Peanut Butter and Pregnancy

Pregnant woman eating peanut butter in kitchen

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Data from the Centers for Disease Control and Prevention (CDC) estimates that in the United States, 1 in 13 children has a food allergy. Peanuts and tree nuts are among the most common food allergies in both children and adults. While these allergies are separate, many people have both.

Researchers are trying to figure out why the number of kids who are diagnosed with these life-threatening food allergies is on the rise.

About 1 in 13 children in the U.S. have a food allergy. Peanut and tree nut allergies are among the most common.

What the Research Says

One earlier suggestion was that the foods a person eats during pregnancy may affect whether or not a baby later develops an allergy. If this theory proved to be true, people might be advised to alter their diet and avoid certain allergens, like peanuts or tree nuts, while they are pregnant.

One large study asked pregnant women to eat peanut butter, then followed up long-term with their children to see if they developed allergies, and if so, what allergies they developed.

The researchers found the opposite of their original hypothesis. When a pregnant woman consumed peanut butter, it appeared to have a positive effect on allergy development in her child.

The findings suggested that for people who are not allergic to peanuts, eating peanuts during pregnancy might help prevent peanut allergies in children.

Peanuts and peanut butter are good sources of protein, fat, and a variety of nutrients, making them a great pregnancy snack. Many people find a classic PB&J to be comfort food and enjoy the sandwich's convenience and ease.

Even though about 20% of children will outgrow their peanut allergy, you should never let them eat peanuts before you have consulted with your allergist.  An allergist can safely test whether your child has outgrown their allergy.

Some families have special circumstances that would mean that avoidance of peanuts would be a good thing, particularly if mom is allergic to them. If you or a family member have food allergies, discuss your dietary habits with your allergist. There is ongoing research looking for new ways to prevent, diagnose, and treat these food allergies and others.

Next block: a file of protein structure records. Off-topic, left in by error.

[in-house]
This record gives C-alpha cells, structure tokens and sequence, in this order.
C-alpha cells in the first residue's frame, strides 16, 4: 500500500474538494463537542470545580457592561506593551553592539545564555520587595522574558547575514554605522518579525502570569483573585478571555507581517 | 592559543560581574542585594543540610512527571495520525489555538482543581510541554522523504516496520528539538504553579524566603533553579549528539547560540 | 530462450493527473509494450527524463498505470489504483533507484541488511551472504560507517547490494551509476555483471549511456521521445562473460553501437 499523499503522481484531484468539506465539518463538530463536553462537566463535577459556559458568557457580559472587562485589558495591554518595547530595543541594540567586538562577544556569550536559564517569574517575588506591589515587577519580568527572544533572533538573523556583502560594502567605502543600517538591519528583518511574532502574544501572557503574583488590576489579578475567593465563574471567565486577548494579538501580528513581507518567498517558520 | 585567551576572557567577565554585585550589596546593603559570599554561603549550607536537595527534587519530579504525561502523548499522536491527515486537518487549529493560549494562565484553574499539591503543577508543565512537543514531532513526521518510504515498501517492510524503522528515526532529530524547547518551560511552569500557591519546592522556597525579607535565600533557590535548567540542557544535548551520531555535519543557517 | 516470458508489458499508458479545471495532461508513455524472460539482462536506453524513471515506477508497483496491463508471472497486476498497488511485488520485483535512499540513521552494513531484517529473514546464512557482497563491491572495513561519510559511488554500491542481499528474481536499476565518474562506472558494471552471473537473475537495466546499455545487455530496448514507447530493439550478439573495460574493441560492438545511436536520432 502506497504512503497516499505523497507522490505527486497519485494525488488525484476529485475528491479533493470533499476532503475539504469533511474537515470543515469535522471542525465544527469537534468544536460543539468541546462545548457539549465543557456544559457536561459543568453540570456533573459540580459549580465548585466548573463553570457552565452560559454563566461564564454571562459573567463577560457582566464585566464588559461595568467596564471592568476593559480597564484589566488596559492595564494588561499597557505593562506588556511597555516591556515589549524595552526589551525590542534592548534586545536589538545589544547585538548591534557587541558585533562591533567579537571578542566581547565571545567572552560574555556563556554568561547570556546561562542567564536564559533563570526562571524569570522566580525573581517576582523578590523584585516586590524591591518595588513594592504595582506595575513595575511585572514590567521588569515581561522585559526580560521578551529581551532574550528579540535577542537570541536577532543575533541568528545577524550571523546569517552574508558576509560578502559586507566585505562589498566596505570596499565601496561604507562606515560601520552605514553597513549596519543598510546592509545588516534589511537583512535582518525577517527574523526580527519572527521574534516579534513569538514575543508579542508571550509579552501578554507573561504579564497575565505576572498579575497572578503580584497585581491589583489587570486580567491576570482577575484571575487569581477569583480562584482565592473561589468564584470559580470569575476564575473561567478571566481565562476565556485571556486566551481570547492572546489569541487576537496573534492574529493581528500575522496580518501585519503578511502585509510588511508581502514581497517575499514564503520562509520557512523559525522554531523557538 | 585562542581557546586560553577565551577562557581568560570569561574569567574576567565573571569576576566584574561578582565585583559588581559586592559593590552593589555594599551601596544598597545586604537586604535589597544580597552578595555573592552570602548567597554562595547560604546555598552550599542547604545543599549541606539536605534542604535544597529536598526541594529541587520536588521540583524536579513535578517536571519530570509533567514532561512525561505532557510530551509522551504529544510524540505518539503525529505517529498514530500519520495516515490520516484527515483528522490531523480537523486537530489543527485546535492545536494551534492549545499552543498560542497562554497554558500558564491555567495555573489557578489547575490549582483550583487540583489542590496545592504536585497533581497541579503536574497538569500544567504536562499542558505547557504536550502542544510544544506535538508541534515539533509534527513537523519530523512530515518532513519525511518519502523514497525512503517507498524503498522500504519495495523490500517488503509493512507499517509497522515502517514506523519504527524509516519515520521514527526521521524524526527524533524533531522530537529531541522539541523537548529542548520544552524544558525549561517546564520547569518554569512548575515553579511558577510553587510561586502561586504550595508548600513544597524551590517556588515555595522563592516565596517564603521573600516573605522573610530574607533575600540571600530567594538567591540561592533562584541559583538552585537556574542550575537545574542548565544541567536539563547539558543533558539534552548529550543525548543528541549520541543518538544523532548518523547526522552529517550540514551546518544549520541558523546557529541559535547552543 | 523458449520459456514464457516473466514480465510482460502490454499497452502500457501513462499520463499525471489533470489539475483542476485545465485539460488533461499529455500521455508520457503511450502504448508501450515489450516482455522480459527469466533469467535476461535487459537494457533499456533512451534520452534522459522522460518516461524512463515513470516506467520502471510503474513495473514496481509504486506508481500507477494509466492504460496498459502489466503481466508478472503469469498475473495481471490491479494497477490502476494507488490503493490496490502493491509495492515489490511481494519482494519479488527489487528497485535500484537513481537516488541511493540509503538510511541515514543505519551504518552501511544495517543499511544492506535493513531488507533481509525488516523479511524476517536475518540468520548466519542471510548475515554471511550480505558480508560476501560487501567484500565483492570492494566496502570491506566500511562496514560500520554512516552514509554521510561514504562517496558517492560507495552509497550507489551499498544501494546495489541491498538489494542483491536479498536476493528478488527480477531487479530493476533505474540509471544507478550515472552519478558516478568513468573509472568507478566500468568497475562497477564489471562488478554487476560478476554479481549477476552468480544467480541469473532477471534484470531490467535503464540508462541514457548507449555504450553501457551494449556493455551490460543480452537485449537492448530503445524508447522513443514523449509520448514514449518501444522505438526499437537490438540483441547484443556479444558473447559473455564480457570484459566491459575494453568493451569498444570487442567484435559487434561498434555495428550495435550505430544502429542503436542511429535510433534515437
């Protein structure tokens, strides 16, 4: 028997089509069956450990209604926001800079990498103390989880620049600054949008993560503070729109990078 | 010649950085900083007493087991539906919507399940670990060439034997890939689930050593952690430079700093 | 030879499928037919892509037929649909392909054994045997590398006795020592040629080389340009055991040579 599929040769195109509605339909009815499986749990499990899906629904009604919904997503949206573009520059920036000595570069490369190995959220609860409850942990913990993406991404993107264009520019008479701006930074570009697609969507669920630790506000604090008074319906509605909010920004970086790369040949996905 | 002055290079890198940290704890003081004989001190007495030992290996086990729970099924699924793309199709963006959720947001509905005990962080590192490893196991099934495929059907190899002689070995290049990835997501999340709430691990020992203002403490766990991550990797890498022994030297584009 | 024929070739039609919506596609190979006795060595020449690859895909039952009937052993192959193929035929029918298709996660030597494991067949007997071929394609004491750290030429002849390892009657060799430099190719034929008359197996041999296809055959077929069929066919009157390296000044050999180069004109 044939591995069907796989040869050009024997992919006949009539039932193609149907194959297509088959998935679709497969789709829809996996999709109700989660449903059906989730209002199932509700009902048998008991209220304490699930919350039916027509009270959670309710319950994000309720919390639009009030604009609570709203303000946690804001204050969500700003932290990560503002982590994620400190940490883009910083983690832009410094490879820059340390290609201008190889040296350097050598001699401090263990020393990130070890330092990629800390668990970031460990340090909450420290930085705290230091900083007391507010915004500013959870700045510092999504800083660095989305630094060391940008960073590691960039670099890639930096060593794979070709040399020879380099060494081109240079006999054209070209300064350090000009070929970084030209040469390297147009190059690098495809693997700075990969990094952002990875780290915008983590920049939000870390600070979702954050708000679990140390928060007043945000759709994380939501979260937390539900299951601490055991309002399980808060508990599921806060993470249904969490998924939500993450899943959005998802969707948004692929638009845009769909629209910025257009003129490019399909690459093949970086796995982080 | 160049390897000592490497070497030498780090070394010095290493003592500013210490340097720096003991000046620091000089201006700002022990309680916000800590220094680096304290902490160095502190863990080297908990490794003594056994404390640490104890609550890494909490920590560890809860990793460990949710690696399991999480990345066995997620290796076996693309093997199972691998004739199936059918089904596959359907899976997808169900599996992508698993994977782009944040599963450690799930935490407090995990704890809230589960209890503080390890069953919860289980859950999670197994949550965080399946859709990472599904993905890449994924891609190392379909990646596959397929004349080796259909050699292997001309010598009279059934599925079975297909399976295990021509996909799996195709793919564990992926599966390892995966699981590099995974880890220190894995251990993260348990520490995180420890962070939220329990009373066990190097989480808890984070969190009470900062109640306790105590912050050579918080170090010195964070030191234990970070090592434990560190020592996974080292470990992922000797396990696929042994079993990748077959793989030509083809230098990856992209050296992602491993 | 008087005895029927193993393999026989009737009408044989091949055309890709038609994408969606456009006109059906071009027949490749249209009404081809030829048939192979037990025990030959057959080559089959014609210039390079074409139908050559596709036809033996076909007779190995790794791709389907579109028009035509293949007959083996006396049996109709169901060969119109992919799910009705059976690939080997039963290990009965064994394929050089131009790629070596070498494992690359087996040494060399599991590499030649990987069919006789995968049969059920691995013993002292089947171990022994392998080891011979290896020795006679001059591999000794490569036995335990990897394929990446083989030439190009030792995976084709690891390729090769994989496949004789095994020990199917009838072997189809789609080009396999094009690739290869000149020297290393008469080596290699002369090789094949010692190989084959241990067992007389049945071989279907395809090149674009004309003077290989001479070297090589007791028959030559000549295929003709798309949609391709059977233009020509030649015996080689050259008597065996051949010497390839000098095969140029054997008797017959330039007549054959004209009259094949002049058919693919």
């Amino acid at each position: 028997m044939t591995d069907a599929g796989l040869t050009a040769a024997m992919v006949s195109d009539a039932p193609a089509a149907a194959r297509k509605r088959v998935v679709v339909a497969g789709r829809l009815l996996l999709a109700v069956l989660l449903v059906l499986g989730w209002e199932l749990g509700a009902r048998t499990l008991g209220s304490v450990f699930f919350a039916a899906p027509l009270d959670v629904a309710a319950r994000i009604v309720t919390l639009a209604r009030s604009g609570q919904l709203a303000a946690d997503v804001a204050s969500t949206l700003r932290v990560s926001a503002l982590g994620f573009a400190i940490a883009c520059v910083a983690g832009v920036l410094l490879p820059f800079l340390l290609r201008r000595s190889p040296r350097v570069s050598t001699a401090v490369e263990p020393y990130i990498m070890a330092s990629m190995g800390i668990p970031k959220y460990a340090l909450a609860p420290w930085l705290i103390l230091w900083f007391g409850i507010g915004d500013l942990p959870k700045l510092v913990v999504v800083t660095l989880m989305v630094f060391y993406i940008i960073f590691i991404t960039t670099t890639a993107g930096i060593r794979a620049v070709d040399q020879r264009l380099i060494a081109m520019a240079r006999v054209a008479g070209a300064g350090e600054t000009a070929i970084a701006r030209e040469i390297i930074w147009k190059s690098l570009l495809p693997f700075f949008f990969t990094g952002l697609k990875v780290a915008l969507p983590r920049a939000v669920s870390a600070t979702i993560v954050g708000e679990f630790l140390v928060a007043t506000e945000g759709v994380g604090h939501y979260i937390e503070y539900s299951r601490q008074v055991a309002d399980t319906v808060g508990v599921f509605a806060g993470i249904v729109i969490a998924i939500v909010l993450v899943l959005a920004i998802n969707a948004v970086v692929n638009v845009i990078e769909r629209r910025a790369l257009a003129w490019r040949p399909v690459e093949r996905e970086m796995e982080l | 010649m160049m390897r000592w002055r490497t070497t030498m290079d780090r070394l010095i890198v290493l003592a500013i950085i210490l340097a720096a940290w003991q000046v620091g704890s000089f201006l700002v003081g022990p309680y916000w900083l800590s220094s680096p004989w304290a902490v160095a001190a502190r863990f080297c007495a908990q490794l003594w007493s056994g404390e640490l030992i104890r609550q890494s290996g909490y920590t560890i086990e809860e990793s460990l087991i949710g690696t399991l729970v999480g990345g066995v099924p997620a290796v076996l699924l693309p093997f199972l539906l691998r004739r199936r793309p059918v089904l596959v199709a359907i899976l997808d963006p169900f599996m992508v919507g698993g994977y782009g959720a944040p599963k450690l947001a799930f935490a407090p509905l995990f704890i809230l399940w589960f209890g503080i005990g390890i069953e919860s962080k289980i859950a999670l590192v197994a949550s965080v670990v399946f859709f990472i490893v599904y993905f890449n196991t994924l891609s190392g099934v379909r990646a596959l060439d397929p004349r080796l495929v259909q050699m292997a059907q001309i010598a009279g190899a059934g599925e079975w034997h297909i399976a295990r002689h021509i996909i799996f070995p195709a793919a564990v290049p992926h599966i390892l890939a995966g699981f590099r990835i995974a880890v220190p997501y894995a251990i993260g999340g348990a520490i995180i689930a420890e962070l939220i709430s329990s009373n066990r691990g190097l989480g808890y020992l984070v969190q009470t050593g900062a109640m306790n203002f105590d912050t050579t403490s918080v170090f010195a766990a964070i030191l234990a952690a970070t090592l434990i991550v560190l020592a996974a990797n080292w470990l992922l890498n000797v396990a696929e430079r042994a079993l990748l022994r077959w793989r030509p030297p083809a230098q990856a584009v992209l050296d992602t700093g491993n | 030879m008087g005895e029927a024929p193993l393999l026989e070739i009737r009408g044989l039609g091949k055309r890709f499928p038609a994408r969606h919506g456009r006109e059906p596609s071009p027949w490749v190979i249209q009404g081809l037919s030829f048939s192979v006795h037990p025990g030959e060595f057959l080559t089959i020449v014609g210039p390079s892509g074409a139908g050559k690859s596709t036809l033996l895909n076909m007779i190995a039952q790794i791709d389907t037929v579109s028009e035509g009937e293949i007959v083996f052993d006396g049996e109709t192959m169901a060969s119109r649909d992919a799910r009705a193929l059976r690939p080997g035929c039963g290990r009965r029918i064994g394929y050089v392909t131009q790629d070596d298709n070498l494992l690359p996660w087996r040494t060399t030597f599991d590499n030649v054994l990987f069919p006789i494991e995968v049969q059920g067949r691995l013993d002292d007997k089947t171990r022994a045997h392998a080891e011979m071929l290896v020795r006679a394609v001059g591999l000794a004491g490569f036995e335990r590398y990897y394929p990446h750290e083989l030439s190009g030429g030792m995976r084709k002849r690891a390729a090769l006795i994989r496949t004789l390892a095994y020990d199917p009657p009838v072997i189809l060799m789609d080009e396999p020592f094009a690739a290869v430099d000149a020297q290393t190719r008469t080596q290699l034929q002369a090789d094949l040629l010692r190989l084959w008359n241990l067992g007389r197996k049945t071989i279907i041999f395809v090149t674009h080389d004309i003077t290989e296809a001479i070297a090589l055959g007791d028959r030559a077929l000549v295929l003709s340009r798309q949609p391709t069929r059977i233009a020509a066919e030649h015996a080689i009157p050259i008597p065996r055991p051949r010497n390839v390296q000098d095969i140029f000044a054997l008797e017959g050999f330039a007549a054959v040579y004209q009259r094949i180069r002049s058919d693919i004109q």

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Article Sources
Verywell Family uses only high-quality sources, including peer-reviewed studies, to support the facts within our articles. Read our editorial process to learn more about how we fact-check and keep our content accurate, reliable, and trustworthy.
  1. Centers for Disease Control and Prevention (CDC), Division of Population Health, National Center for Chronic Disease Prevention and Health Promotion. Food Allergies. Updated June 8, 2020.

  2. Fleischer DM, Conover-Walker MK, Matsui EC, Wood RA. The natural history of tree nut allergyJ Allergy Clin Immunol. 2005;116(5):1087-1093. doi:10.1016/j.jaci.2005.09.002

Additional Reading
  • Frank L, Marian A, Visser M, Weinberg E, Potter PC. Exposure to Peanuts in Utero and in Infancy and the Development of Sensitization to Peanut Allergens in Young Children. Pediatr Allergy Immunol. 1999 Feb;10(1):27-32.

  • A. Lindsay Frazier, Carlos A. Camargo Jr, Susan Malspeis, Walter C. Willett, Michael C. Young. Prospective Study of Peripregnancy Consumption of Peanuts or Tree Nuts by Mothers and the Risk of Peanut or Tree Nut Allergy in Their Offspring. JAMA Pediatrics, 2013 DOI: 10.1001/jamapediatrics.2013.4139
  • American Academy of Pediatrics Committee on Nutrition. Effects of Early Nutritional Interventions on the Development of Atopic Disease in Infants and Children: The Role of Maternal Dietary Restriction, Breastfeeding, Timing of Introduction of Complementary Foods, and Hydrolyzed Formulas. Pediatrics, volume 121, number 1, January 2008, pages 183-191.
  • Lack, G., at al. Factors Associated with the Development of Peanut Allergy in Childhood. New England Journal of Medicine, volume 348, number 11, March 2003, pages 977-985.